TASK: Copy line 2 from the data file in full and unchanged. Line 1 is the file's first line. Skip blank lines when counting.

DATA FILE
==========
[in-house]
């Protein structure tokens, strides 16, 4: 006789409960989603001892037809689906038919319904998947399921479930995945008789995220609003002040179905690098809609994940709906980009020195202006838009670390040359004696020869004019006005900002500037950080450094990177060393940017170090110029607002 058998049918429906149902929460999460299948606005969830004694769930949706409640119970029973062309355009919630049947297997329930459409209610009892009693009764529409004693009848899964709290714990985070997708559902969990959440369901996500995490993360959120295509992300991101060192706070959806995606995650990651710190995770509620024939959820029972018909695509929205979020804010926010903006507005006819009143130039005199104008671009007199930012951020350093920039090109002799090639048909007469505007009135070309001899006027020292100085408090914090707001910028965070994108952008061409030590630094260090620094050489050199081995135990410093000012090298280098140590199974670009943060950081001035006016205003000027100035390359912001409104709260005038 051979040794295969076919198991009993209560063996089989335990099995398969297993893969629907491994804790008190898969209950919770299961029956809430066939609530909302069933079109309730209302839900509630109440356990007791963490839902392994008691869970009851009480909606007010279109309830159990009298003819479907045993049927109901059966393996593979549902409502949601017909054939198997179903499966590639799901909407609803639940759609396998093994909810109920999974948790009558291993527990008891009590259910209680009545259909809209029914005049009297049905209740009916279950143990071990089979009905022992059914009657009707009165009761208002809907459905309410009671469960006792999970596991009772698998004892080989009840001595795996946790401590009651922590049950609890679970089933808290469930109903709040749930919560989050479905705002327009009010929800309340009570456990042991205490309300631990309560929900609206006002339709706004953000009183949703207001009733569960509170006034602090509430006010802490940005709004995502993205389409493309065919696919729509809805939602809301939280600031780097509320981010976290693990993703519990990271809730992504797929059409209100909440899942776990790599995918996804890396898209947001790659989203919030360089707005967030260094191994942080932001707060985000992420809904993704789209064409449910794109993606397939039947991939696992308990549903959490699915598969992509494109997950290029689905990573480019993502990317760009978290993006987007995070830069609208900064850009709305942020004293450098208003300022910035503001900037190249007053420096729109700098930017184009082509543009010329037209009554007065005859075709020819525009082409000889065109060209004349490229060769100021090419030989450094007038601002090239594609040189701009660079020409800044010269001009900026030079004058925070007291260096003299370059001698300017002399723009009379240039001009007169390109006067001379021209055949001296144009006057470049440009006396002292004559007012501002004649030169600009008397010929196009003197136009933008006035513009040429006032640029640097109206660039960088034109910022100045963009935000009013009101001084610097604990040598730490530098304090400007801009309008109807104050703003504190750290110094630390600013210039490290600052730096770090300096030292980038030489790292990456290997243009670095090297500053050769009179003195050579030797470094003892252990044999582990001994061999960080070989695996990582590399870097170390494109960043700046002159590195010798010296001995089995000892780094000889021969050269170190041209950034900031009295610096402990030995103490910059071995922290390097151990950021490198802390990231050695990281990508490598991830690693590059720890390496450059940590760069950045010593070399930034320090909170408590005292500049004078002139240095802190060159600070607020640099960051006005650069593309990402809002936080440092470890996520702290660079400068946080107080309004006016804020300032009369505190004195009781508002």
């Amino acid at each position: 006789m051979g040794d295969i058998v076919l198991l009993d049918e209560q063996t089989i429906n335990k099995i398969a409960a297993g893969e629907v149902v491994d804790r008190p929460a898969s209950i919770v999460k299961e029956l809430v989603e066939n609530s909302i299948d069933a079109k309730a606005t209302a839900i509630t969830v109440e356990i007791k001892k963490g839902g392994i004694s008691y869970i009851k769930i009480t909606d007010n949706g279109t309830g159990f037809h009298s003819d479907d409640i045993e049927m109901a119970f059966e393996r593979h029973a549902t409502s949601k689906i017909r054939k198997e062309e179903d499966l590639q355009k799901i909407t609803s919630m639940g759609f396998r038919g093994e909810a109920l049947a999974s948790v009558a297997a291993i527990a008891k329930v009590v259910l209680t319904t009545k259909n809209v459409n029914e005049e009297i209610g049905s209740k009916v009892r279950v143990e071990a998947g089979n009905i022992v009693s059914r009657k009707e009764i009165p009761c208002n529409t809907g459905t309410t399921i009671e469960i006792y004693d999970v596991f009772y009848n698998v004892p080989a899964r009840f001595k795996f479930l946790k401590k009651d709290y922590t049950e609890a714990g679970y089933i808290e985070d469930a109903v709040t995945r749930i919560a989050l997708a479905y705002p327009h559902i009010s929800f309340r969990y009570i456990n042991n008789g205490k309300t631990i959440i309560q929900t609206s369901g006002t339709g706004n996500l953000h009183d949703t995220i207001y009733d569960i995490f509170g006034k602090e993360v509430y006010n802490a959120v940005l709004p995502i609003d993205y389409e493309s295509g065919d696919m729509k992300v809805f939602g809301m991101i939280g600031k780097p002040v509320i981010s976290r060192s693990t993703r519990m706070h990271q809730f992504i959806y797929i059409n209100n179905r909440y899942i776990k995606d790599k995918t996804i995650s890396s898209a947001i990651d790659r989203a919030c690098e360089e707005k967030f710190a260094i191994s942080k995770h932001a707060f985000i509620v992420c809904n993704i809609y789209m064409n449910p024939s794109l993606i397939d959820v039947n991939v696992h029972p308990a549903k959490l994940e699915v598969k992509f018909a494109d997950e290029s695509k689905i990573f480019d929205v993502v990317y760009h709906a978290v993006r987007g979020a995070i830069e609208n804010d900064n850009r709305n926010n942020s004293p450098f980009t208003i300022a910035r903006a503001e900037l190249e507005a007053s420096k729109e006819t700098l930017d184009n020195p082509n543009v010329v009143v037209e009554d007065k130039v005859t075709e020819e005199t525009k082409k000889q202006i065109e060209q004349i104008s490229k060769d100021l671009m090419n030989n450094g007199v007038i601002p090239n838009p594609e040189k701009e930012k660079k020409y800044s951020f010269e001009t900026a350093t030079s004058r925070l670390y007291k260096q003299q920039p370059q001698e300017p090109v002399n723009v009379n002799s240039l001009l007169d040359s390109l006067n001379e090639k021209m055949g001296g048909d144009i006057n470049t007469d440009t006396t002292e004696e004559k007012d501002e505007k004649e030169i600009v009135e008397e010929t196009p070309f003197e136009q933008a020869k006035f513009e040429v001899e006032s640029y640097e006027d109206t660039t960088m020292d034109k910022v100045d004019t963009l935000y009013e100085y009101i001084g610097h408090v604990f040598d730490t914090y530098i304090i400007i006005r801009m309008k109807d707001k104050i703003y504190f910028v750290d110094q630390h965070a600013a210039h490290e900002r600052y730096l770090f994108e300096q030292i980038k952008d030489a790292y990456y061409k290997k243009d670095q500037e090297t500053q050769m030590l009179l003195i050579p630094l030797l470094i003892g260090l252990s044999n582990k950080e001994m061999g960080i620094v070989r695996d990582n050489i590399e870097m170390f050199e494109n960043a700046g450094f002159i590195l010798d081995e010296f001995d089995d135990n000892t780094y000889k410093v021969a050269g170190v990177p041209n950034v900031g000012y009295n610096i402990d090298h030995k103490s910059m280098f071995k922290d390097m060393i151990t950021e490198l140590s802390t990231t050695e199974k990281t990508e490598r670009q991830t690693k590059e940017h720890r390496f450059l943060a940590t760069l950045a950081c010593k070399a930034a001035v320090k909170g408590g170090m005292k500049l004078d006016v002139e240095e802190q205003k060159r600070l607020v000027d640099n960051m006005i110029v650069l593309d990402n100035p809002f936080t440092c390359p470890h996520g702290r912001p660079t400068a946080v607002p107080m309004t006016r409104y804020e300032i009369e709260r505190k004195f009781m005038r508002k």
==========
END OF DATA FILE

């Protein structure tokens, strides 16, 4: 006789409960989603001892037809689906038919319904998947399921479930995945008789995220609003002040179905690098809609994940709906980009020195202006838009670390040359004696020869004019006005900002500037950080450094990177060393940017170090110029607002 058998049918429906149902929460999460299948606005969830004694769930949706409640119970029973062309355009919630049947297997329930459409209610009892009693009764529409004693009848899964709290714990985070997708559902969990959440369901996500995490993360959120295509992300991101060192706070959806995606995650990651710190995770509620024939959820029972018909695509929205979020804010926010903006507005006819009143130039005199104008671009007199930012951020350093920039090109002799090639048909007469505007009135070309001899006027020292100085408090914090707001910028965070994108952008061409030590630094260090620094050489050199081995135990410093000012090298280098140590199974670009943060950081001035006016205003000027100035390359912001409104709260005038 051979040794295969076919198991009993209560063996089989335990099995398969297993893969629907491994804790008190898969209950919770299961029956809430066939609530909302069933079109309730209302839900509630109440356990007791963490839902392994008691869970009851009480909606007010279109309830159990009298003819479907045993049927109901059966393996593979549902409502949601017909054939198997179903499966590639799901909407609803639940759609396998093994909810109920999974948790009558291993527990008891009590259910209680009545259909809209029914005049009297049905209740009916279950143990071990089979009905022992059914009657009707009165009761208002809907459905309410009671469960006792999970596991009772698998004892080989009840001595795996946790401590009651922590049950609890679970089933808290469930109903709040749930919560989050479905705002327009009010929800309340009570456990042991205490309300631990309560929900609206006002339709706004953000009183949703207001009733569960509170006034602090509430006010802490940005709004995502993205389409493309065919696919729509809805939602809301939280600031780097509320981010976290693990993703519990990271809730992504797929059409209100909440899942776990790599995918996804890396898209947001790659989203919030360089707005967030260094191994942080932001707060985000992420809904993704789209064409449910794109993606397939039947991939696992308990549903959490699915598969992509494109997950290029689905990573480019993502990317760009978290993006987007995070830069609208900064850009709305942020004293450098208003300022910035503001900037190249007053420096729109700098930017184009082509543009010329037209009554007065005859075709020819525009082409000889065109060209004349490229060769100021090419030989450094007038601002090239594609040189701009660079020409800044010269001009900026030079004058925070007291260096003299370059001698300017002399723009009379240039001009007169390109006067001379021209055949001296144009006057470049440009006396002292004559007012501002004649030169600009008397010929196009003197136009933008006035513009040429006032640029640097109206660039960088034109910022100045963009935000009013009101001084610097604990040598730490530098304090400007801009309008109807104050703003504190750290110094630390600013210039490290600052730096770090300096030292980038030489790292990456290997243009670095090297500053050769009179003195050579030797470094003892252990044999582990001994061999960080070989695996990582590399870097170390494109960043700046002159590195010798010296001995089995000892780094000889021969050269170190041209950034900031009295610096402990030995103490910059071995922290390097151990950021490198802390990231050695990281990508490598991830690693590059720890390496450059940590760069950045010593070399930034320090909170408590005292500049004078002139240095802190060159600070607020640099960051006005650069593309990402809002936080440092470890996520702290660079400068946080107080309004006016804020300032009369505190004195009781508002």